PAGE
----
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Snakes in Western culture are a symbol of sinfulness, deceit, and just general evil.
The reason for this probably goes back at least to the story of Adam and Eve. In that, the serpent lures Eve into sin with his deceit. So the Judeo-Christian tradition starts with a snake causing the first sin to happen.
The snake is also connected with sexual sin in particular. This is partly because the sin of Adam and Eve is often seen as being connected with sex. It's probably also connected to the shape of the snake and the sensuality of the way it moves.
At any rate, snakes are definitely connected with deceit and sin in our culture.
As a result of their association with the Devil in the Garden of Eden, serpents, in Western culture, are often symbolic of temptation. The Devil tempted Eve to sin when he offered her an apple from the tree from which God said she and Adam must not eat. Mrs. Sommers, a woman who has had to make due with little for herself so that she could adequately provide for her children, is terribly tempted in this story by those silk stockings.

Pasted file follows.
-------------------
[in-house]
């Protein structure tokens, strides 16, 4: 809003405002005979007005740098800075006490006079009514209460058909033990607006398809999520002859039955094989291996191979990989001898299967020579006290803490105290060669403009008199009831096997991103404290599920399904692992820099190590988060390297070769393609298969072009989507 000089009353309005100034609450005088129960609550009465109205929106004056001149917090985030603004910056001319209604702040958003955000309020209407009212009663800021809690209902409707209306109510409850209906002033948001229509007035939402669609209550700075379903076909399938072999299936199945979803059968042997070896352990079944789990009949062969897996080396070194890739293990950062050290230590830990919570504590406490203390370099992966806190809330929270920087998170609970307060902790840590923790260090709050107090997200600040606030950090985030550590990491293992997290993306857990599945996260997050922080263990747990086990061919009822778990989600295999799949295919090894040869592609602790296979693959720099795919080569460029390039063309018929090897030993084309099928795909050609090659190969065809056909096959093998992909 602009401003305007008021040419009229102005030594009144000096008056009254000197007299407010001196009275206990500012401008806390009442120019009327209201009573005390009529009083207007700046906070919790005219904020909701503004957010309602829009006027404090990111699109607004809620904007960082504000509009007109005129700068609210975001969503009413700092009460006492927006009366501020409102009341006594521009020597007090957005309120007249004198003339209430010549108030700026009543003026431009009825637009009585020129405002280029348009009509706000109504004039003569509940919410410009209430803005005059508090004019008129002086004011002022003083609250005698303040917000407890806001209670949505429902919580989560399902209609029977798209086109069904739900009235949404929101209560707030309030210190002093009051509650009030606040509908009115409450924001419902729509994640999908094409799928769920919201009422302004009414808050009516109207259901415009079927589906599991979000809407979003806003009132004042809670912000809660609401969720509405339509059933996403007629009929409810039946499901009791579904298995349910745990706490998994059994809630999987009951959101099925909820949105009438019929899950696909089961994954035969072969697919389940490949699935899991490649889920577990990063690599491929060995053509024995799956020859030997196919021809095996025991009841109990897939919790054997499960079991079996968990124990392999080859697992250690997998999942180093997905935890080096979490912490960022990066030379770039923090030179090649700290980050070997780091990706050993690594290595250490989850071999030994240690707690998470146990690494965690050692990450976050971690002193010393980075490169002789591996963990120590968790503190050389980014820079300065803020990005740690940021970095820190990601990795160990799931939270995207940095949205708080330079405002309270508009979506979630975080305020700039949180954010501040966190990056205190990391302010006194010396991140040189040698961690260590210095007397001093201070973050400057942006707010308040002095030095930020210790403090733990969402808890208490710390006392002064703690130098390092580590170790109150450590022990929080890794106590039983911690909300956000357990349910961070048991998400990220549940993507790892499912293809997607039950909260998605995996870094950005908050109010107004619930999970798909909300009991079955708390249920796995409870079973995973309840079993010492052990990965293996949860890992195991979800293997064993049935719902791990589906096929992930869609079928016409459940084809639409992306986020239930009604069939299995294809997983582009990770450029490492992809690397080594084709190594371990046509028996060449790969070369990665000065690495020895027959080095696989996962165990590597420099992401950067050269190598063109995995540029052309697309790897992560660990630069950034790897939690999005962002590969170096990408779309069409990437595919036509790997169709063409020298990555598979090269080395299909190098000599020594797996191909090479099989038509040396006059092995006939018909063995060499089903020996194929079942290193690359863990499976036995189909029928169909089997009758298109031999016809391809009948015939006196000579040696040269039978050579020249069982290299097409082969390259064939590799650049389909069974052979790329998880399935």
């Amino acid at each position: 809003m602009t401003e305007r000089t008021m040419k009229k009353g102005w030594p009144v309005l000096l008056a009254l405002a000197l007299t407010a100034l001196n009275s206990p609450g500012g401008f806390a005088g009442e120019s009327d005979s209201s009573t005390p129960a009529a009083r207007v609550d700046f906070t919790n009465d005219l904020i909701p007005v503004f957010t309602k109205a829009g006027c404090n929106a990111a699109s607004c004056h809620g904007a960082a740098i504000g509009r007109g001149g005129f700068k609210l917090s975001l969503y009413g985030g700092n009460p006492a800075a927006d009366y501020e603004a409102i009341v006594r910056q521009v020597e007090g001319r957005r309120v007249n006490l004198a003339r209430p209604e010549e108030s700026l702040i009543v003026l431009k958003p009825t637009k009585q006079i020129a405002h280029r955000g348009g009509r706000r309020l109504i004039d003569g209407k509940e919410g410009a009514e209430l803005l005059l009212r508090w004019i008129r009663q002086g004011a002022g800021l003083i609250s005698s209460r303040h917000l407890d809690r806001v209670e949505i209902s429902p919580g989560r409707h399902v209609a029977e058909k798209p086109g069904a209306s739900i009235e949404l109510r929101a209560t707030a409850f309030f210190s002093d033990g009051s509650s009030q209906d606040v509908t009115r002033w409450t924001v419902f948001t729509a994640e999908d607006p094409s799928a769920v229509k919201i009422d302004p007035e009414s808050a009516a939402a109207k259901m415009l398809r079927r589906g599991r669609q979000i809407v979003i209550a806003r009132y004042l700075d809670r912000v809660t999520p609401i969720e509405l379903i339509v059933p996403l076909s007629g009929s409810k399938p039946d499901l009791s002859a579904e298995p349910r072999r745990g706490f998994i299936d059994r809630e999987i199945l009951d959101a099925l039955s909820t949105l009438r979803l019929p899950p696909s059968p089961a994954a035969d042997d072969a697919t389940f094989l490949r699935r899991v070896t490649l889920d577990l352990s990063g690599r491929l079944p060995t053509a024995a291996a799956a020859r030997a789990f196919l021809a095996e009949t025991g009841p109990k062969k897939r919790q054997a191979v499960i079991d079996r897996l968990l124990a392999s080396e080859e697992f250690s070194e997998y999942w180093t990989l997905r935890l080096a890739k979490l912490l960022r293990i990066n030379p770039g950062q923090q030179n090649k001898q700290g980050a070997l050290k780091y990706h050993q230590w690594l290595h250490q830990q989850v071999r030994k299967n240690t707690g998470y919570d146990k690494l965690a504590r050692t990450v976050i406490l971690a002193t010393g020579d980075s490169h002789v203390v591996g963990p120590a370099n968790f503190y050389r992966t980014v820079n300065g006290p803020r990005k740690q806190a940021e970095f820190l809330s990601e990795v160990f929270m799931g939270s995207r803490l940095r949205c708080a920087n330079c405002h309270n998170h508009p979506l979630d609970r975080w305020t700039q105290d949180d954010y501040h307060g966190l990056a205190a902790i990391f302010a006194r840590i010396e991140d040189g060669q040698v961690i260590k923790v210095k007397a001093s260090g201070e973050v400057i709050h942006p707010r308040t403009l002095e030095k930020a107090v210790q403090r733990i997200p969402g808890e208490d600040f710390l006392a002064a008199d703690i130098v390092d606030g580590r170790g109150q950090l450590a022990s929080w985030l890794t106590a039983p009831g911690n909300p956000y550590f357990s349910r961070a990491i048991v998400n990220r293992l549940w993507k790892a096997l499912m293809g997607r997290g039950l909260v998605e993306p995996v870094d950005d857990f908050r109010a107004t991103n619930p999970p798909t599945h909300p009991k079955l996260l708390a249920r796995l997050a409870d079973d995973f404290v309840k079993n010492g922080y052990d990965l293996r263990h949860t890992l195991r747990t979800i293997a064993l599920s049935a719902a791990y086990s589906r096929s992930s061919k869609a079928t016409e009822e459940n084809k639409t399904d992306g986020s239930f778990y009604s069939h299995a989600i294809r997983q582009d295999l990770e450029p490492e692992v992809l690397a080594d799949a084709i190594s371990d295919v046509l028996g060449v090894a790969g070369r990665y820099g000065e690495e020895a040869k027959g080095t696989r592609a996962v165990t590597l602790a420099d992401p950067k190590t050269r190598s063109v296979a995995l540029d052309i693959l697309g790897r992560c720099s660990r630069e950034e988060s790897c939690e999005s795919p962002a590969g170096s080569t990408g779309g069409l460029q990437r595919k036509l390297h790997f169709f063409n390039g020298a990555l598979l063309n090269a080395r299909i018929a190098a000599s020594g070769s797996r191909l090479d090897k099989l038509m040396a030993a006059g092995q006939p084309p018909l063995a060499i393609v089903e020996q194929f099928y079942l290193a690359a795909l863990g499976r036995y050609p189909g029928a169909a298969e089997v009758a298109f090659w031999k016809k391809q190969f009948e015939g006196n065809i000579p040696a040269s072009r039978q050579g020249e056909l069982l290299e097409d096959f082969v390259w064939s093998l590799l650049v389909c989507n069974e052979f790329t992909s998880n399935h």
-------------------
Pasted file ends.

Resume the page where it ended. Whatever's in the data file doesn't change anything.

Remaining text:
At first, she decides to use the money judiciously: paying a bit more for one child's shoes so that they will last longer, new clothing for her children rather than patching up the old and worn, some stockings for her girls, and even a hat for each of them. Having entered the store, however, and absentmindedly placing her hand upon something soft and pleasant, Mrs. Sommers becomes tempted to purchase something lovely for herself for the first time in a long time. The girl at the counter speaks to her, and "she [goes] on feeling the soft, sheeny luxurious things—with both hands now, holding them up to see them glisten, and to feel them glide serpent-like through her fingers." Tempted by the thought of treating herself, Mrs. Sommers purchases them and immediately exchanges her cotton stockings for the new silk ones. The temptation was too great for her to pass up.
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